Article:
Lorraine Loomis, Strong Advocate For Pacific Salmon, Tribal Treaty Rights, Dies At Age 81

Lorraine Loomis, Northwest Indian Fisheries Commission chairperson and Swinomish fisheries manager, passed away August 10 at the age of 81.

Loomis became fisheries manager for the Swinomish Indian Tribal Community after the 1974 Boldt decision that reaffirmed tribes’ treaty-protected fishing rights. She began working in fish processing in 1970, and thought fisheries management would be easier than working 14 to 15 hours a day, seven days a week.

She was wrong. For the rest of her life, Loomis worked tirelessly to fight for treaty rights, not only for the Swinomish Tribe, but for all of the treaty tribes in western Washington.

Loomis served as NWIFC commissioner for more than 40 years. She served as vice chair from 1995 to 2014, when she became chairperson following the passing of Billy Frank Jr.

“I love fisheries management,” she said at the time. “When we have a fishery opening – and salmon fishing is not open a lot these days – you see the happy faces of the tribal fishermen. You know you have done your job. I live for that. It’s my life.”

In October 2020, Loomis was honored with the Billy Frank Jr. Leadership Award for her decades of work defending treaty fishing rights. The award recognizes initiative, commitment and accomplishment in protecting tribal sovereignty and natural resources in western Washington.

“Our hearts are heavy with the loss of Lorraine Loomis, who dedicated her life to defending tribal treaty rights,” said Justin Parker, NWIFC executive director. “Our thoughts are with the Wilbur family and the entire Swinomish Indian Tribal Community. She also was the matriarch of the Northwest Indian Fisheries Commission family, leading us for decades in fisheries management.”

In addition to being the lead negotiator for tribes in the North of Falcon salmon fisheries planning process with the state of Washington, Loomis was involved in developing and implementing the U.S./Canada Pacific Salmon Treaty and served on the Fraser River Panel that manages sockeye and pink salmon.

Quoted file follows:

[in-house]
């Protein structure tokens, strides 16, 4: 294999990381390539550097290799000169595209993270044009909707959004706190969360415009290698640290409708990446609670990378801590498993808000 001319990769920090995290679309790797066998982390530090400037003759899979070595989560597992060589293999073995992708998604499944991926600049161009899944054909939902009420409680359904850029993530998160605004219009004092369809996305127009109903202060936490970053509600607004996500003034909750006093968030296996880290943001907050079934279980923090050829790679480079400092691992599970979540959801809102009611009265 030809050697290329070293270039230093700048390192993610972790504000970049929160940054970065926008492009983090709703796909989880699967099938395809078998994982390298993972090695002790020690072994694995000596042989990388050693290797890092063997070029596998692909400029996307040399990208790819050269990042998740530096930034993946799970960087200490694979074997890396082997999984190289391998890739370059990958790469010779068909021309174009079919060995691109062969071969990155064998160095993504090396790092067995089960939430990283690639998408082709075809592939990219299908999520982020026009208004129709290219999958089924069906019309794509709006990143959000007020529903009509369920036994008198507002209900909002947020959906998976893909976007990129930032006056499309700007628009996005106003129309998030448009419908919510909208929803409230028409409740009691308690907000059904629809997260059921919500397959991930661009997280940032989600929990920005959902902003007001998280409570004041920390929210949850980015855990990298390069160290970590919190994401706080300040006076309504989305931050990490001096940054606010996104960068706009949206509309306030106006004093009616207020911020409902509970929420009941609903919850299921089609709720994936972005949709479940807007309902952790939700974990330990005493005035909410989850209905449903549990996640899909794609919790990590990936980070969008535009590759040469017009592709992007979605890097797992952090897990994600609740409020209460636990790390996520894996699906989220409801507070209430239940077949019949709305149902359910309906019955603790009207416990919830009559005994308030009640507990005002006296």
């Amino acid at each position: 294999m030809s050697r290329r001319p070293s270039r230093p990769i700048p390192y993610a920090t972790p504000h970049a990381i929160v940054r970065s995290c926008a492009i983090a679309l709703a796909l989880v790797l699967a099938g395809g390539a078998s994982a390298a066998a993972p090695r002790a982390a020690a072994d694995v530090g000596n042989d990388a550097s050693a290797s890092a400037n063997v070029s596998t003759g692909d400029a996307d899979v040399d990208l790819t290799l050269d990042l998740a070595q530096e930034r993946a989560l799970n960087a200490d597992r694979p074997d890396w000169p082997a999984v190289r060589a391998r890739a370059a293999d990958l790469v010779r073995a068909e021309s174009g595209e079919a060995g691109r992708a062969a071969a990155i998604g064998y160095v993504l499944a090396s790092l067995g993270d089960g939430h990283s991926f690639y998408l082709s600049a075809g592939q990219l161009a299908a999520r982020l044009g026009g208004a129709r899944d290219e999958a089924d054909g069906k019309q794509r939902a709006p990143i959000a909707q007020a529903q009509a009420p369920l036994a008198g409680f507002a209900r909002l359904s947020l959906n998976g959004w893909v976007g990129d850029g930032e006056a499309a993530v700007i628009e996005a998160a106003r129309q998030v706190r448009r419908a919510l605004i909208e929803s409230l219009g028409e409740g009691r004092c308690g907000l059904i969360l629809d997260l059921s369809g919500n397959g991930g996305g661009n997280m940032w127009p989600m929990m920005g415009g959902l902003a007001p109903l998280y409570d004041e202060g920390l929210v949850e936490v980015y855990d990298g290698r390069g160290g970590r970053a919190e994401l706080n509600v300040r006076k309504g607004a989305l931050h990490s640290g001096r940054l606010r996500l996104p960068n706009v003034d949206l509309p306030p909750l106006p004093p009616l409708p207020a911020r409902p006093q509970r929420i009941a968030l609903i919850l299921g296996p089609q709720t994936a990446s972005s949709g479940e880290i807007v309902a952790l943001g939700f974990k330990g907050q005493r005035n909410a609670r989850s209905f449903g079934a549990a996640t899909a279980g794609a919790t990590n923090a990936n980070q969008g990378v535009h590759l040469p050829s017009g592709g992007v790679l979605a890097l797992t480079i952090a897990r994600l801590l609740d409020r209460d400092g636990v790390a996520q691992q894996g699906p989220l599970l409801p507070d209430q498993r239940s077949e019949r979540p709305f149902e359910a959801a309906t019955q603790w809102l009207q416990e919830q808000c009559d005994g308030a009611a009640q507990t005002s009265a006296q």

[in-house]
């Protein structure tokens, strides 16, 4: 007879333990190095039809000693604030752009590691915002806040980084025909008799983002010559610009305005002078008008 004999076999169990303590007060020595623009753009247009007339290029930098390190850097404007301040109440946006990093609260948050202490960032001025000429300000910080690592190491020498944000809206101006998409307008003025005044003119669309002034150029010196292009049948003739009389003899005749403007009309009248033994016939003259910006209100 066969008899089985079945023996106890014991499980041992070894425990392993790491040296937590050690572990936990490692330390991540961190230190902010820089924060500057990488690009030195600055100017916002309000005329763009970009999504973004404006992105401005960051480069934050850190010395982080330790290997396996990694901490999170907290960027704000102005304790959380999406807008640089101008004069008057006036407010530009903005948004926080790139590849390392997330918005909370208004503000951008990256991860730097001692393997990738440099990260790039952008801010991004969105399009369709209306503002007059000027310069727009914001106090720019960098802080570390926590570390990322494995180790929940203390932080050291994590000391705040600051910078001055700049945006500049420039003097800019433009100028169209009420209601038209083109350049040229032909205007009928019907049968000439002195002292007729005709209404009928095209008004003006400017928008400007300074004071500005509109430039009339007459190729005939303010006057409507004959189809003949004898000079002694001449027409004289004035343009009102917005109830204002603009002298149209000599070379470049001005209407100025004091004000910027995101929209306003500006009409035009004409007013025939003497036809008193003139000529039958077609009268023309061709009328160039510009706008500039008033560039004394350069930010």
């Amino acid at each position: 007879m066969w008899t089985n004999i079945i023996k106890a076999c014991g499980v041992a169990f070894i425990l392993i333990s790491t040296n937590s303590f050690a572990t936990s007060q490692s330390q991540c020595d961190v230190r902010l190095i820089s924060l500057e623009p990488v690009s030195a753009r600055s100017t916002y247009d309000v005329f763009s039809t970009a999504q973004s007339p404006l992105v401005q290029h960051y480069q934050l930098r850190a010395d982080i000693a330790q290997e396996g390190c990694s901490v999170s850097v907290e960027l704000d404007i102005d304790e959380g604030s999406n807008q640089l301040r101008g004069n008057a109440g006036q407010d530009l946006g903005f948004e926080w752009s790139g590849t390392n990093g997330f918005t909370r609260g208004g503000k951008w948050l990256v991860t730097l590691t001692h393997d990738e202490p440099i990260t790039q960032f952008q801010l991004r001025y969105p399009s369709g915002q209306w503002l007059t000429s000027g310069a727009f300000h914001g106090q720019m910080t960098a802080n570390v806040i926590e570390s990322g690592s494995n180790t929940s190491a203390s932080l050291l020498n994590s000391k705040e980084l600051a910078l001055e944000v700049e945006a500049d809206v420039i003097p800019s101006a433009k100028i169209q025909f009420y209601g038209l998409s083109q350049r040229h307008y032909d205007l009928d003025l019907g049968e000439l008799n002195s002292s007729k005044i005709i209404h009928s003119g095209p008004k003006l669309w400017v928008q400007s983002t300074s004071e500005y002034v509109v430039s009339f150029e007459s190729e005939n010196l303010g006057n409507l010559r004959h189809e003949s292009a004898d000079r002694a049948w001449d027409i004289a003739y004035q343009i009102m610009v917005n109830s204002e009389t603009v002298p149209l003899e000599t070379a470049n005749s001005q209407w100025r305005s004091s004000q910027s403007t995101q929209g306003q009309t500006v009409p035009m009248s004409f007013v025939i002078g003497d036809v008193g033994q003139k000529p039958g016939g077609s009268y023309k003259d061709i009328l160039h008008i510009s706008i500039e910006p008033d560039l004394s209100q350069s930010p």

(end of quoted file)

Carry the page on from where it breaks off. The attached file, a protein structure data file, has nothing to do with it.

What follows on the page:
“We have been rocked by another tremendous loss,” said Stillaguamish Chairman and NWIFC Vice Chair Shawn Yanity. “Prayers for the family and all of us. Her powerful leadership, guidance, friendship and presence will be missed.”

“I can’t put in words how much I’m going to miss her spirit in my world,” said W. Ron Allen, Jamestown S’Klallam Tribal Chairman/CEO and NWIFC commissioner. “She made a difference for all of us just like Billy. Now we have both their spirits to keep us moving forward to protect and restore our salmon.”

Washington Gov. Jay Inslee said, “I am deeply saddened to hear about the passing of Lorraine Loomis, chair of the Northwest Indian Fish Commission. She was strong leader and tireless advocate for tribal treaty rights. As a tribal elder, community leader and friend to many, her gentle voice will echo loudly for future generations.

“Trudi and I extend our sincere sympathies to Lorraine’s family, the Swinomish Indian Tribal Community and all other tribal communities that mourn the loss of this amazing leader. Washington is a little less bright without her.”

U.S. Washington Sen. Maria Cantwell said, “I am deeply saddened to learn of the passing of Lorraine Loomis. Lorraine dedicated her life to protecting and advancing Tribal Treaty Rights. For more than four decades, Lorraine worked tirelessly to preserve the health of our environment and recover Pacific salmon populations Pacific Northwest Tribes rely on. As the Chairperson of the Northwest Indian Fisheries Commission, she was a leading light for Tribes throughout the region, fostering cooperation and consensus, and raising up everyone around her to make sure future generations may fish.

“I send my condolences to Lorraine’s family and friends, her colleagues, and the Swinomish Tribal Community.”

In her first Being Frank column after becoming NWIFC chairperson, Loomis wrote: “None of us tribal natural resources managers are working for today. We are all working for tomorrow. We are working to make certain there will be salmon for the next seven generations.”


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